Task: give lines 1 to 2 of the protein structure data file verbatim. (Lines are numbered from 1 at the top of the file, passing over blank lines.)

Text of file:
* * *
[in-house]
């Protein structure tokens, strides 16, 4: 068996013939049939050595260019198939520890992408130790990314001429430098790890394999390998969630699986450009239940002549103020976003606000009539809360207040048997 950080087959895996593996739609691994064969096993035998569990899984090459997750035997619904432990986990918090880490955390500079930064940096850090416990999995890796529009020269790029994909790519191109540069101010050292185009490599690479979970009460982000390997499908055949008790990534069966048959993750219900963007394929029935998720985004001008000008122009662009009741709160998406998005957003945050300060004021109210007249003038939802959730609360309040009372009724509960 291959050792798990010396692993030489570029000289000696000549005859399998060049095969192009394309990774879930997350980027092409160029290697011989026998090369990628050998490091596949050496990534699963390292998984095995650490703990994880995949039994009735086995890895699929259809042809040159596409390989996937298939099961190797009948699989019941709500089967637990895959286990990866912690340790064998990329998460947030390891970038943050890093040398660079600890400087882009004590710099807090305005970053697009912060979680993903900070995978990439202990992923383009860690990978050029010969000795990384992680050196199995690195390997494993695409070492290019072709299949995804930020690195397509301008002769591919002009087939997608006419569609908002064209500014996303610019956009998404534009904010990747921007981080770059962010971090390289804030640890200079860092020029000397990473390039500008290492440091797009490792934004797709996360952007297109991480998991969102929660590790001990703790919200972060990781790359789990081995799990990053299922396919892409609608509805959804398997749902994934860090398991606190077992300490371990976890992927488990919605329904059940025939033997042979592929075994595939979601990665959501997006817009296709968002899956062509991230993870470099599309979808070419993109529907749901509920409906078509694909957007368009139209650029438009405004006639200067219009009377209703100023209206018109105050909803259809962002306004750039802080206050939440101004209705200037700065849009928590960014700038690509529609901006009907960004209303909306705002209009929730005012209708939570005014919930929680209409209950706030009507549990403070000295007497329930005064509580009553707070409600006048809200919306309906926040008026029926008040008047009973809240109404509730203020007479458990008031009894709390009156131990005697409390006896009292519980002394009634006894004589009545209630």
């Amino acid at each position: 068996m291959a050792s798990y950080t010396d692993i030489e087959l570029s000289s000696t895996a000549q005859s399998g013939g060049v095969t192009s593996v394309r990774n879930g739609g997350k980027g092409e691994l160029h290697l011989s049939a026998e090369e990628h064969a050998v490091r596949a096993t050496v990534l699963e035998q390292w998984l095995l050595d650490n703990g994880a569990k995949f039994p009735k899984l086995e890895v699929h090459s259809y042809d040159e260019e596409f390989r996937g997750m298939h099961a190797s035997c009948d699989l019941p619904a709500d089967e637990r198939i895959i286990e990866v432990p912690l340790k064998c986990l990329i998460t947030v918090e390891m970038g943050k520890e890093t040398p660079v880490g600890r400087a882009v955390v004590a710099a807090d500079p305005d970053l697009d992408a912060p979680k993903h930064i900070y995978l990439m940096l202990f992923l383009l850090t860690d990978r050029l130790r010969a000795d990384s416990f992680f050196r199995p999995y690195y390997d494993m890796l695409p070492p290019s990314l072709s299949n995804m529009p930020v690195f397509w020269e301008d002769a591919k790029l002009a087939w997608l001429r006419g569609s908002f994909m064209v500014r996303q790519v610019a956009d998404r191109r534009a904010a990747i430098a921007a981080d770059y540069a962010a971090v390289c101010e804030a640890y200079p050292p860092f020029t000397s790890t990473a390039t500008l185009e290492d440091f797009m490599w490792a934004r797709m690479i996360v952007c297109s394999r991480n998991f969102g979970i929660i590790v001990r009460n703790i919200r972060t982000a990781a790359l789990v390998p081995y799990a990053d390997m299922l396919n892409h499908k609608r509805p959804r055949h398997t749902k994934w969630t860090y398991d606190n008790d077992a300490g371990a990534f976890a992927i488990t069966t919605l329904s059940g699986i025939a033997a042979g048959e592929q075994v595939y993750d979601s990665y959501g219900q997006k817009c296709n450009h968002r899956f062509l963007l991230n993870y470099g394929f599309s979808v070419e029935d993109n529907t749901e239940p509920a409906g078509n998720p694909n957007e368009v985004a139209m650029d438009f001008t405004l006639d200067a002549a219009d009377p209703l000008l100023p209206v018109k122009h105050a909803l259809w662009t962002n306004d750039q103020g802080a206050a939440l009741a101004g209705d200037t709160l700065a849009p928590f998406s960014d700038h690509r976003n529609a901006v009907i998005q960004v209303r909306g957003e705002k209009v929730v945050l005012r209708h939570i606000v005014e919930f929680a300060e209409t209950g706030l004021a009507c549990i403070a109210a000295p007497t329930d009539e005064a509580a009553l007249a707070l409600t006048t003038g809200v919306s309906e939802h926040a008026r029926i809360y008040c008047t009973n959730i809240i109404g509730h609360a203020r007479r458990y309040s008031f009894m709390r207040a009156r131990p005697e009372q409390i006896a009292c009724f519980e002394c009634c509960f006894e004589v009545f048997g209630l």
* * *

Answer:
[in-house]
């Protein structure tokens, strides 16, 4: 068996013939049939050595260019198939520890992408130790990314001429430098790890394999390998969630699986450009239940002549103020976003606000009539809360207040048997 950080087959895996593996739609691994064969096993035998569990899984090459997750035997619904432990986990918090880490955390500079930064940096850090416990999995890796529009020269790029994909790519191109540069101010050292185009490599690479979970009460982000390997499908055949008790990534069966048959993750219900963007394929029935998720985004001008000008122009662009009741709160998406998005957003945050300060004021109210007249003038939802959730609360309040009372009724509960 291959050792798990010396692993030489570029000289000696000549005859399998060049095969192009394309990774879930997350980027092409160029290697011989026998090369990628050998490091596949050496990534699963390292998984095995650490703990994880995949039994009735086995890895699929259809042809040159596409390989996937298939099961190797009948699989019941709500089967637990895959286990990866912690340790064998990329998460947030390891970038943050890093040398660079600890400087882009004590710099807090305005970053697009912060979680993903900070995978990439202990992923383009860690990978050029010969000795990384992680050196199995690195390997494993695409070492290019072709299949995804930020690195397509301008002769591919002009087939997608006419569609908002064209500014996303610019956009998404534009904010990747921007981080770059962010971090390289804030640890200079860092020029000397990473390039500008290492440091797009490792934004797709996360952007297109991480998991969102929660590790001990703790919200972060990781790359789990081995799990990053299922396919892409609608509805959804398997749902994934860090398991606190077992300490371990976890992927488990919605329904059940025939033997042979592929075994595939979601990665959501997006817009296709968002899956062509991230993870470099599309979808070419993109529907749901509920409906078509694909957007368009139209650029438009405004006639200067219009009377209703100023209206018109105050909803259809962002306004750039802080206050939440101004209705200037700065849009928590960014700038690509529609901006009907960004209303909306705002209009929730005012209708939570005014919930929680209409209950706030009507549990403070000295007497329930005064509580009553707070409600006048809200919306309906926040008026029926008040008047009973809240109404509730203020007479458990008031009894709390009156131990005697409390006896009292519980002394009634006894004589009545209630």